Gender plays a role in problems of adult children of alcoholics. In one study, females were a higher risk for depression than males (Jacob, Windel, Seilhamer, & Bost, 1999). Males have higher rates of anxiety and introversion. Males also tend to see doctors more often than their non-alcoholic counterparts. Females may have reproductive problems and tend to see their gynecologists and obstetricians more often. Female adult children of alcoholics also have higher rates of eating disorders: bulimia and anorexia (Parsons, 2003).

Adult children of alcoholics often feel out of control, make poor career choices, and have feelings of worthlessness and failure. Many turn out to be parental failures as well. Not surprisingly, some have problems with abuse of psychoactive substances or alcoholism. Such adults have feelings of over-responsibility. Because there was such a lack of responsibility in their upbringing, they feel they have to compensate for it in adulthood (Berger, 1993). The list of problems with adult children of alcoholics goes on and on.

Treatment outcomes, for an adult not provided therapy in childhood, are mixed in research results. Some say that it is surely possible to overcome the long-standing effects of growing up in an alcoholic home. Others express that it is not completely successful. Parsons (2003) argues that family members, especially children, are so greatly affected that they may never recover from the pains inflicted upon them. This position is a depressing one but, further research on the nature and treatment of alcoholism may present future generations with a sunnier outlook.

References/Works Cited/Sources:

American Academy of Child and Adolescent Psychology. (1997). Children of alcoholics. Retrieved November 2, 2007, from http://www.puberty101.com/aacap_alcoholc.shtml.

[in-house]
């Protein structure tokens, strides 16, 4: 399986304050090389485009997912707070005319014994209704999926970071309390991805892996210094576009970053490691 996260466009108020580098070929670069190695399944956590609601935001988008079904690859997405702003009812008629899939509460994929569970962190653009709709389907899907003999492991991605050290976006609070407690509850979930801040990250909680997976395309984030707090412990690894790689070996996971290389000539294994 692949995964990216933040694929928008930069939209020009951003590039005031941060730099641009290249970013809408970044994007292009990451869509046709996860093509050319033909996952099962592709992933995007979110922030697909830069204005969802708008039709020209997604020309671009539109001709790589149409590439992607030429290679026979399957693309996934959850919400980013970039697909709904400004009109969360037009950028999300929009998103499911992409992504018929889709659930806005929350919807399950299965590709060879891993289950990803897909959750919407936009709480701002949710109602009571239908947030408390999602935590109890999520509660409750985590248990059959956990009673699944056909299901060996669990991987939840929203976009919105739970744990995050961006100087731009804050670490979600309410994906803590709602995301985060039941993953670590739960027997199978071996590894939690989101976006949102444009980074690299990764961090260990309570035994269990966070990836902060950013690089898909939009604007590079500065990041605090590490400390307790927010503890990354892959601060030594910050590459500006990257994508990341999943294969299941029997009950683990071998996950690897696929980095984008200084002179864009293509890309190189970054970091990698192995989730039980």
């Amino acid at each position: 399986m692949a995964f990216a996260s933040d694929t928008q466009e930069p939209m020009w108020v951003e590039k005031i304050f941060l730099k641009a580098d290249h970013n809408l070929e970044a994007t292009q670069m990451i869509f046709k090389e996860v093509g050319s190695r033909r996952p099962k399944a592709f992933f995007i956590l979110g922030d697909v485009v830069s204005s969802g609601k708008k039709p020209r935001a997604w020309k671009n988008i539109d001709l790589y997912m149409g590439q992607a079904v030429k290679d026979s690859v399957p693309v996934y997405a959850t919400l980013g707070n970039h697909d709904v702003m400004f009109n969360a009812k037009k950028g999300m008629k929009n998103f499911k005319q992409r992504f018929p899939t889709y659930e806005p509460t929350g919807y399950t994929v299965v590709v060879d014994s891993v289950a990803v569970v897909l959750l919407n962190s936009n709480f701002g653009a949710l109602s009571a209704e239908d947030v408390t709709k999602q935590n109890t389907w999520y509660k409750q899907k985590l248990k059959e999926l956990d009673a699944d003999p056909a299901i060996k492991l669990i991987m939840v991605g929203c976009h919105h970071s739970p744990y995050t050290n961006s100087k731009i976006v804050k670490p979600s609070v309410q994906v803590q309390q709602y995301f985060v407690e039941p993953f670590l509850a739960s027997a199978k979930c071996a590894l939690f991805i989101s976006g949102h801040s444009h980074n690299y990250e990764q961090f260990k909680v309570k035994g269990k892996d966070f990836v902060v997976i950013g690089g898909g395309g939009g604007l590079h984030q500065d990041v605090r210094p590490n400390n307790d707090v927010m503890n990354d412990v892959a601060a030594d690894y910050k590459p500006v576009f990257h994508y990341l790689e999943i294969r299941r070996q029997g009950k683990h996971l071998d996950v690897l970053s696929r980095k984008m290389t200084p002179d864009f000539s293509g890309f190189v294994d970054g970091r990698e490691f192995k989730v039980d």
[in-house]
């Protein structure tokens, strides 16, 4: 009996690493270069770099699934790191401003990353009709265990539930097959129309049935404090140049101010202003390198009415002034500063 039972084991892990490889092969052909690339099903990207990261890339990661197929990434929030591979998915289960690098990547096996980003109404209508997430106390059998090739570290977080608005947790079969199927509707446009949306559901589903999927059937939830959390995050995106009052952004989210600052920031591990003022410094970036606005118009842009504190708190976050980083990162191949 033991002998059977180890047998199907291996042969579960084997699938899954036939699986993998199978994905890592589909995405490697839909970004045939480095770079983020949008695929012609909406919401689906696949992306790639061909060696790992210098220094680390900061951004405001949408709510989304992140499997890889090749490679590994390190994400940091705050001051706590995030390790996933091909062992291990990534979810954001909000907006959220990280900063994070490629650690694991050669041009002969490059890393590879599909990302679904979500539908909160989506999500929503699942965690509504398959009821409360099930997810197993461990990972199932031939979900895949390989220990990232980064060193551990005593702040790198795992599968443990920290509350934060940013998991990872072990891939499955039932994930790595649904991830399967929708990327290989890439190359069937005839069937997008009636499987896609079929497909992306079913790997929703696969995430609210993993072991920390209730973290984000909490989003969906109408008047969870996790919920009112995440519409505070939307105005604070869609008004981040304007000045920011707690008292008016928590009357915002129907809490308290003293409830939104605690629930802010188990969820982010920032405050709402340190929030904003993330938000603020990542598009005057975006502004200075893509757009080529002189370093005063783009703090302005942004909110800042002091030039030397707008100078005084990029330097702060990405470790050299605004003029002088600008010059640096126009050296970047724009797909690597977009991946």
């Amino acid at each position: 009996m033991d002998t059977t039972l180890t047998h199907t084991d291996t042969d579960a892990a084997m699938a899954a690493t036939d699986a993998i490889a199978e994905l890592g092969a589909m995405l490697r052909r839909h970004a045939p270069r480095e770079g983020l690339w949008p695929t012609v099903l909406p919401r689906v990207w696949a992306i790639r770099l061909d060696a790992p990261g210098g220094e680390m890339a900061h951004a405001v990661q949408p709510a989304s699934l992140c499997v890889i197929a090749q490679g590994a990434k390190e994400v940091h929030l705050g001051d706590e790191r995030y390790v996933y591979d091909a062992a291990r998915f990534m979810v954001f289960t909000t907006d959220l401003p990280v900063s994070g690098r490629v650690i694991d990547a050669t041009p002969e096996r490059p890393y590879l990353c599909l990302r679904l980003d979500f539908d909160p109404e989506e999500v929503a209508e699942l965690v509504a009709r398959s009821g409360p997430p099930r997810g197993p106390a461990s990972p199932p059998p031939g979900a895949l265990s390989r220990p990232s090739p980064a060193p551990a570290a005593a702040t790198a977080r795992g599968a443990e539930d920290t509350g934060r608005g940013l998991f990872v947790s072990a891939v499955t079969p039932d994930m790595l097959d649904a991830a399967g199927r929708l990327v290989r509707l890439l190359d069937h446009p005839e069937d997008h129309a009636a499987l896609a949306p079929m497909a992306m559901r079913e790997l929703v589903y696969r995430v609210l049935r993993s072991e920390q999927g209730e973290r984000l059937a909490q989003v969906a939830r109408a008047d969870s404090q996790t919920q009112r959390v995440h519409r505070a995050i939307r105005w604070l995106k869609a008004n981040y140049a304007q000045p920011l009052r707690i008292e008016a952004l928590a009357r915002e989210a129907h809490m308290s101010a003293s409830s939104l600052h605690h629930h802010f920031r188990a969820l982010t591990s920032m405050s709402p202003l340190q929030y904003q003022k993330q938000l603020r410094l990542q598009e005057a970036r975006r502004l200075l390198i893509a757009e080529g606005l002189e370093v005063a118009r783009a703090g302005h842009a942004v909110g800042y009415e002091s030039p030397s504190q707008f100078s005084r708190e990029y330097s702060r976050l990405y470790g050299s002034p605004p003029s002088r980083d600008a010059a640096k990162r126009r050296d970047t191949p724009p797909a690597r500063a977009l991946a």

Berger, G. (1993). Alcoholism and the family. New York: Franklin Watts.

Briere, J.N. (1992). Child abuse trauma: Theory and treatment of the lasting effects. Newbury Park, CA: Sage Publications.

Chess, S., Thomas, A., Hertzig, M. (1988). Annual progress in child psychiatry and child development. New York: Psychology Press.

Jacob, T., Windle, M., Seilhamer, R., & Bost, J. (1999). Adult children of alcoholics: Drinking, psychiatric, and social status. Psychology of Addictive Behaviors, 13(1). Retrieved November 15, 2007, from PsycARTICLES database.

Jarmas, A., Kazak, A. (1992). Young adult children of alcoholic fathers: Depressive experiences, coping styles, and family systems. US: American Psychological Assn 60(2). Retrieved November 3, 2007, from PsycARTICLES database.

McGaha, J. Leoni, E. (1995). Family violence, abuse, and related family issues of incarcerated delinquents with alcoholic parents compare to those with nonalcoholic parents. Retrieved November 1, 2007, from http://findarticles.com/p/articles/mi_m2248/is_n118_v30/ai_17150137/pg_5.

National Association for Children of Alcoholics. (1998). Children of alcoholics: Important facts. Retrieved November 1, 2007, from http://www.nacoa.net/impfacts.htm.

National Institute on Alcohol Abuse and Alcoholism. (2007). Children of alcoholics- are they different? Retrieved November 14, 2007, from http://alcoholism.about.com/ cs/alerts/l/blnaa09.htm.

Parsons, T. (2003). Alcoholism and its effect on the family. AllPsych Journal. Retrieved October 31, 2007, from http://allpsych.com/journal/alcoholism.html.

Turney, L. (2007). Children of alcoholics: Getting past the games addicted parents play. Do It Now Foundation. Retrieved November 2, 2007, from http://www.doitnow.org/ pages/808.html.

Wekesser, C. (1994). Alcoholism. San Diego: Greenhaven Press, Inc.

West, M., & Prinz, R. (1987). Parental alcoholism and childhood psychopathology. Psychological Bulletin, 102(2). Retrieved October 31, 2007, from PsycARTICLES database.

Silverstein, H. (1990). Alcoholism. New York: Franklin Watts.

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Posted on Dec 9, 2010